There are a number of natural hazards that can be identified which could result in colony failure and theoretically these would result in a stable number of colonies over time in an unmanaged or feral situation.
This is not the same when bees are kept in a highly manipulated and managed manner as is often the case with much bee-keeping, (hobby or commercial), where the natural life of the colony is overridden and interfered with.

Principle natural causes for colony failure.
1.  There is about a 10 to 15% chance that a Virgin Queen will fail to mate successfully usually as a result of failing to find her way back to the colony when on mating flights or, although less likely, by being killed or eaten at this time.
2.  The Queen finally exhausts her supply of sperm without having been replaced and starts to lay only infertile eggs becoming a “Drone layer” with no more new workers.
3.  The Queen dies or fails during the winter period when there is no chance of raising or mating a new Queen. This is most likely to occur with Queens that are in their third year that tends towards 1 in every 3 or 4 swarms failing in their first winter.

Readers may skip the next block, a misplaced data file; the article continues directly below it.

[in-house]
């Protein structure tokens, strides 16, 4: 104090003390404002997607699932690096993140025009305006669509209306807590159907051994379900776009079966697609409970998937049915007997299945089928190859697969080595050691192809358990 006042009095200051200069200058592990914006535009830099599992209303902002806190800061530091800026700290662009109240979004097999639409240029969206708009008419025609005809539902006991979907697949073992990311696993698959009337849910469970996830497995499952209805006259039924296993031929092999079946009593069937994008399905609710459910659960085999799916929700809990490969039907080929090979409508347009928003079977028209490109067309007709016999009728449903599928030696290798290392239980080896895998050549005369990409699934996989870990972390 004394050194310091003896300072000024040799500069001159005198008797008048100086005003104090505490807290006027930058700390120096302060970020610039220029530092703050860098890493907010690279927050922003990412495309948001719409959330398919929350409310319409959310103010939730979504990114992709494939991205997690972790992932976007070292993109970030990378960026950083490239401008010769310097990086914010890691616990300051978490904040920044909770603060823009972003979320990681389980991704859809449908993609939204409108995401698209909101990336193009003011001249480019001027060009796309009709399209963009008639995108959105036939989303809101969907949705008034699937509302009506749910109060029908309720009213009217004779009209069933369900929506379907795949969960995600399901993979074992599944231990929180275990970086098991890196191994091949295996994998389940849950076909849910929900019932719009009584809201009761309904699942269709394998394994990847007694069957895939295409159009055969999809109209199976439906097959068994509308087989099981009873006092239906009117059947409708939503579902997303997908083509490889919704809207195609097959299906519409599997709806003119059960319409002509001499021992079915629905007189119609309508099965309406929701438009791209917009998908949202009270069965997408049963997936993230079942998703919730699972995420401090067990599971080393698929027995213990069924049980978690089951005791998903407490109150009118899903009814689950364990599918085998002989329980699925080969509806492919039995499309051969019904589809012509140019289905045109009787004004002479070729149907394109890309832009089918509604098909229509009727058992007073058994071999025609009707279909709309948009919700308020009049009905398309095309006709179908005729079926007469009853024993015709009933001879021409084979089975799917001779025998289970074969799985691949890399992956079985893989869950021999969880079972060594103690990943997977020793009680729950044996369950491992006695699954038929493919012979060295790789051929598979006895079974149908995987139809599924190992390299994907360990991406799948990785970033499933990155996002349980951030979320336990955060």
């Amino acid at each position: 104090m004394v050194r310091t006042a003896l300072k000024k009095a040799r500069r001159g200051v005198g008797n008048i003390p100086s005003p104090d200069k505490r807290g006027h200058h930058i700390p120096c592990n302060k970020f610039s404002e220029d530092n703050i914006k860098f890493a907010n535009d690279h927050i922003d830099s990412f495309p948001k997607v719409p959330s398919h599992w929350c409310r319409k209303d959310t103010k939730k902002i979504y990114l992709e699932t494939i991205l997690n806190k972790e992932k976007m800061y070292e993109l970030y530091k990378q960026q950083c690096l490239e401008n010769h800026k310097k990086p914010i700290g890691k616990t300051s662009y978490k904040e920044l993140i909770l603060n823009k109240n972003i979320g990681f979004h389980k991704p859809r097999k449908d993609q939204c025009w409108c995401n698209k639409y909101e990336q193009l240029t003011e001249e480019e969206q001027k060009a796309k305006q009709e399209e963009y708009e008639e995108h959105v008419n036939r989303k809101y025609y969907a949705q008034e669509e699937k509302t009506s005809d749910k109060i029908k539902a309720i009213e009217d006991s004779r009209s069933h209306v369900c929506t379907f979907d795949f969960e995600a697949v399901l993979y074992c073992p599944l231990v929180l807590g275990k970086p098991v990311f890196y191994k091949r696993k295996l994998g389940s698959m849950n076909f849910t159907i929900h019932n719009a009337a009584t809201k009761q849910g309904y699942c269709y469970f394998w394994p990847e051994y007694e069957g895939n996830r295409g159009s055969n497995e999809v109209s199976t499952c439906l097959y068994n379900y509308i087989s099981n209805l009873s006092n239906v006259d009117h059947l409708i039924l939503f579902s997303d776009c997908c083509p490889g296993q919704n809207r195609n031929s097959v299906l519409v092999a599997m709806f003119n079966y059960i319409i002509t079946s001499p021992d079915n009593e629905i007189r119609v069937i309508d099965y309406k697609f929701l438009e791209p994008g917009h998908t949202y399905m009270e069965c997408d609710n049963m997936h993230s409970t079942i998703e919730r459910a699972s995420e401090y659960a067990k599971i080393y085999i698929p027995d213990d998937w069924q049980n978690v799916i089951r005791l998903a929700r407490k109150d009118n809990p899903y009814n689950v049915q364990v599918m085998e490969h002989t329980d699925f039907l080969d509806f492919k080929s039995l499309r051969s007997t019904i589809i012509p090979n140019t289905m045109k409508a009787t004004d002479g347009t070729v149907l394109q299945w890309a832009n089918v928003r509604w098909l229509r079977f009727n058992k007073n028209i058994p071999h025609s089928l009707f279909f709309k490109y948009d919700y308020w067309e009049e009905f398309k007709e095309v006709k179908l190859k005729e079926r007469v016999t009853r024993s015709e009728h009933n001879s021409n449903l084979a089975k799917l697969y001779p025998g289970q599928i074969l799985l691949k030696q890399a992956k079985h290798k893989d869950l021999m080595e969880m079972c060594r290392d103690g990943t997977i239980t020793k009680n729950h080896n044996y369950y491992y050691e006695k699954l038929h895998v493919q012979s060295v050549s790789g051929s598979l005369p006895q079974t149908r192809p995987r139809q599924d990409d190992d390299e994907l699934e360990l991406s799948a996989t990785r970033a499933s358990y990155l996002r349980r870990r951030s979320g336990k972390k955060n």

4.  A swarm fails to find a suitable cavity to house itself and either chooses an unviable location, (too hot, too small etc.), or makes comb in the open suspended from a branch or such like where it is doomed to fail exposed to the elements in winter - photo below
5.  Starvation in winter / early spring due to insufficient honey stores. This is rare in natural colonies except following exceptionally bad weather the preceding summer.

On average an unmanaged or feral colony will last between 6 and 7 years BUT due to the scent of the residual pheromones, wax and propolis it will likely attract another swarm in the future.

Bee colony constructed on a branch in France.

Pests, parasites and diseases can play a role in the life of a colony although only a few are significant or likely to be terminal.